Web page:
Your Guide to Summer Reading
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- Children Living in Poverty and Access to Reading Material
School is winding to a close, and kids are already getting a whiff of freedom. It's time to start thinking about ways to keep your child's brain on track over the break. Summer reading may just be the best way to keep your child learning: it's portable, fun, and just a trip to the library away!
Reading over the summer months has a myriad of benefits, including increased vocabulary, better scores on tests, improved understanding of concepts, and imaginative exploration of other times and worlds.
This is especially important for resistant readers. “It is so important to encourage summer reading. Our most vulnerable literacy learners show a decline in reading proficiency over the summer,” says Linda B. Gambrell, Distinguished Professor of Education at Clemson University and former President of the International Reading Association. Reading just four or five books during the summer may prevent a student’s decline in reading achievement from spring to fall.
Want to keep your kids from suffering a summer reading setback? The key is finding books that interest your child. Your local library is a great place to start. Children's librarian Karen Quinn says, “Surround them with books, and make frequent visits to the library.”
Area summer reading programs are a fabulous way to get kids to become avid readers. Motivations include special attention from parents and librarians, prizes, and participation in special entertainment, such as storytelling times, musical performances, and games. These types of incentive programs make reading fun, not a chore.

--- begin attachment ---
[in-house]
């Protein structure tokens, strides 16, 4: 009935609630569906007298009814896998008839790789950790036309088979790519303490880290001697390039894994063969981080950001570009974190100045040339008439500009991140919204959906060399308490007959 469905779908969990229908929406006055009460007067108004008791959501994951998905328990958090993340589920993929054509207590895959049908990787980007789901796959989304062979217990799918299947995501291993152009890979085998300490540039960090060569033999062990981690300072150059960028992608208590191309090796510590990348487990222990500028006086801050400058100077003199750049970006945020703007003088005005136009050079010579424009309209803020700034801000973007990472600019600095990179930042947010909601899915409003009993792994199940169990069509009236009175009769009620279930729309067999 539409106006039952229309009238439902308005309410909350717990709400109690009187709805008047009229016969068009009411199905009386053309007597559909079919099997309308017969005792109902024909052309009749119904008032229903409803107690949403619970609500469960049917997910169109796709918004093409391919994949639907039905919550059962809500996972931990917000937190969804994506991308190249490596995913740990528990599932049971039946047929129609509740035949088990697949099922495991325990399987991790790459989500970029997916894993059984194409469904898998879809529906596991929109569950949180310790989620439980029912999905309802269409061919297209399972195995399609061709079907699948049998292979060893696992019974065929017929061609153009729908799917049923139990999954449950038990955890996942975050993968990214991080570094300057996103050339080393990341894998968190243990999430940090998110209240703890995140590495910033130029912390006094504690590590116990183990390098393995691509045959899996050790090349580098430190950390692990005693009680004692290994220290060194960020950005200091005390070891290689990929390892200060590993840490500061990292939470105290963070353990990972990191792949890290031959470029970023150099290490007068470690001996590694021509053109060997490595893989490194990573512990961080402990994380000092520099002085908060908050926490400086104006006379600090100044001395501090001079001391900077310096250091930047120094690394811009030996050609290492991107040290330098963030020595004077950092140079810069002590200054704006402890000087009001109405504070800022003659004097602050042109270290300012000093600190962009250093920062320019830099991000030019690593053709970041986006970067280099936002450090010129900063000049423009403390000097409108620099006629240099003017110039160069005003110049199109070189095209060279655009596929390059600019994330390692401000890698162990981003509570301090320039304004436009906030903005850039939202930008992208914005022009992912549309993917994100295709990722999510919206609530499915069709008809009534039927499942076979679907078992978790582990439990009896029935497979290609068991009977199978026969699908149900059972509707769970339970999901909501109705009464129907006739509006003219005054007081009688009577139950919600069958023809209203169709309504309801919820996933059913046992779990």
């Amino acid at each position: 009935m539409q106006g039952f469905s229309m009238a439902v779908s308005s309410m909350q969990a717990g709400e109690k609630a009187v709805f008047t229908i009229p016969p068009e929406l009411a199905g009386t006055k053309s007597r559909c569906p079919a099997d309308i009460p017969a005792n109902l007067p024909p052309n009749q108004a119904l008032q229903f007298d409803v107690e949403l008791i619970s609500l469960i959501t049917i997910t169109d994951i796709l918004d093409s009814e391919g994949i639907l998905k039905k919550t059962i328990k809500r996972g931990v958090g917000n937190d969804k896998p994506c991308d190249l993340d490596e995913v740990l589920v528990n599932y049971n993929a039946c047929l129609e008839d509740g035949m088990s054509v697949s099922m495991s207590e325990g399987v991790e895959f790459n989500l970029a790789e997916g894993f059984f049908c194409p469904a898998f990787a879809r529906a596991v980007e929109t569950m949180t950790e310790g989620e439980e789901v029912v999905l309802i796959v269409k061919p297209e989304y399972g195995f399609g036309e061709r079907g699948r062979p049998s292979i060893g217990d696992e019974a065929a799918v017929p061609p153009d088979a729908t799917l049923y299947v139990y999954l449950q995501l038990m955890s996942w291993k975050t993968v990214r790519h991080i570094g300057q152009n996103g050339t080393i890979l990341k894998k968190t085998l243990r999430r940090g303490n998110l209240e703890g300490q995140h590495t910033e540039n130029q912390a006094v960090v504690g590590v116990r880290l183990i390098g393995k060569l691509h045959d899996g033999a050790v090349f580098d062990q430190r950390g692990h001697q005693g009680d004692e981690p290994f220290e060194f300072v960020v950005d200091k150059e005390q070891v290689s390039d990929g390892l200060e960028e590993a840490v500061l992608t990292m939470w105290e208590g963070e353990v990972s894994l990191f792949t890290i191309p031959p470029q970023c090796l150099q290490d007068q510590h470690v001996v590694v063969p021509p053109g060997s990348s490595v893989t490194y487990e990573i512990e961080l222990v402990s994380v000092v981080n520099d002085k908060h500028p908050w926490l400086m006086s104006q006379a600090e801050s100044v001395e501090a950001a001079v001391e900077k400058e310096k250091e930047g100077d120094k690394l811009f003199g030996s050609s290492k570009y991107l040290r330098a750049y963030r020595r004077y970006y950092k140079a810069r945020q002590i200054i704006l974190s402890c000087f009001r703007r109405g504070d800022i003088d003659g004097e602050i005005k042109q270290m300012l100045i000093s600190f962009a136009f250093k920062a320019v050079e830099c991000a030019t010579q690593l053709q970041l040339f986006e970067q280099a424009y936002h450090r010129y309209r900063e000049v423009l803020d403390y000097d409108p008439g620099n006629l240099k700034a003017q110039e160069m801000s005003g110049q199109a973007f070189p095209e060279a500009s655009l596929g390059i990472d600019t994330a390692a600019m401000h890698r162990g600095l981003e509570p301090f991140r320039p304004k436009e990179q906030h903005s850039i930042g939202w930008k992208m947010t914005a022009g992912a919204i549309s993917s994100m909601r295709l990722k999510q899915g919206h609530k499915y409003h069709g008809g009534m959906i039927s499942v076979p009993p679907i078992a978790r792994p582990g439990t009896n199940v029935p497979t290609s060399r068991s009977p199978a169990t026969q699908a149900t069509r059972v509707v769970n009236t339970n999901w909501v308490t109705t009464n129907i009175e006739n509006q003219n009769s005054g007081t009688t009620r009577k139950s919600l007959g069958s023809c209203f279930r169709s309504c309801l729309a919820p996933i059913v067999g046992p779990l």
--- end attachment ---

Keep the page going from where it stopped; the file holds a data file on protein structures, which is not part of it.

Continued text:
Reading is even more fun when you're reading something you enjoy, so tap into your kid’s areas of interest. If your son shows an interest in sports, there are lots of great authors writing about athletes. Have a preteen fascinated by jewelry? Help her find well-written books on the subject.
It’s also important that parents teach by example. Even if you’re a reluctant reader, show them that you like to read. Choose one day of the week to make a family trip to the library and set aside time every night to read (together and independently). Just as importantly, ask questions about what your child is reading and share what you’re learning, too.
“We know that talking about books encourages and supports reading engagement. With this in mind, spend a few minutes after family reading time letting everyone tell about what they read,” says Gambrell.
By cultivating an environment in which reading is expected and enjoyed, your kids (and you!) have a great summer of literary entertainment ahead.
Need help getting started with a summer reading list? Here's some top picks from the International Reading Association and the Children's Book Council.
Dino-Dinners by Mick Manning & Brita Granstrom
Five Little Monkeys Go Shopping by Eileen Christelow
Frankie Stein by Lola M. Schaefer, illustrated by Kevan Atteberry
How to Be a Baby by Me, The Big Sister by Sally Lloyd-Jones, illustrated by Sue Heap
Three Little Fish and the Big Bad Shark Ken Geist and Julia Gorton
Babymouse: Camp Babymouse by Jennifer L. Holm and Matthew Holm
Big Cats by Elaine Landau
Monday with a Mad Genius by Mary Pope Osborne, illustrated by Sal Murdocca
The Richest Poor Kid by Carl Sommer and Jorge Martinez
Wolves by Duncan Searl
Beowulf by Paul D. Storrie, illustrated by Ron Randall
Encyclopedia Horrifica by Joshua Gee
Ghosts by Stephen Krensky
The Short and Incredibly Happy Life of Riley by Colin Thompson, illustratrated by Amy Lissiat
When the Shadebush Blooms by Carla Messinger with Susan Katz, illustrated by David Kanietakeron Fadden
Being Bindy by Alyssa Brugman
15 Minutes by Steve Young.
My Lost and Found Life by Melodie Bowsher.
School’s Out—Forever by James Patterson
Small Steps by Louis Sachar
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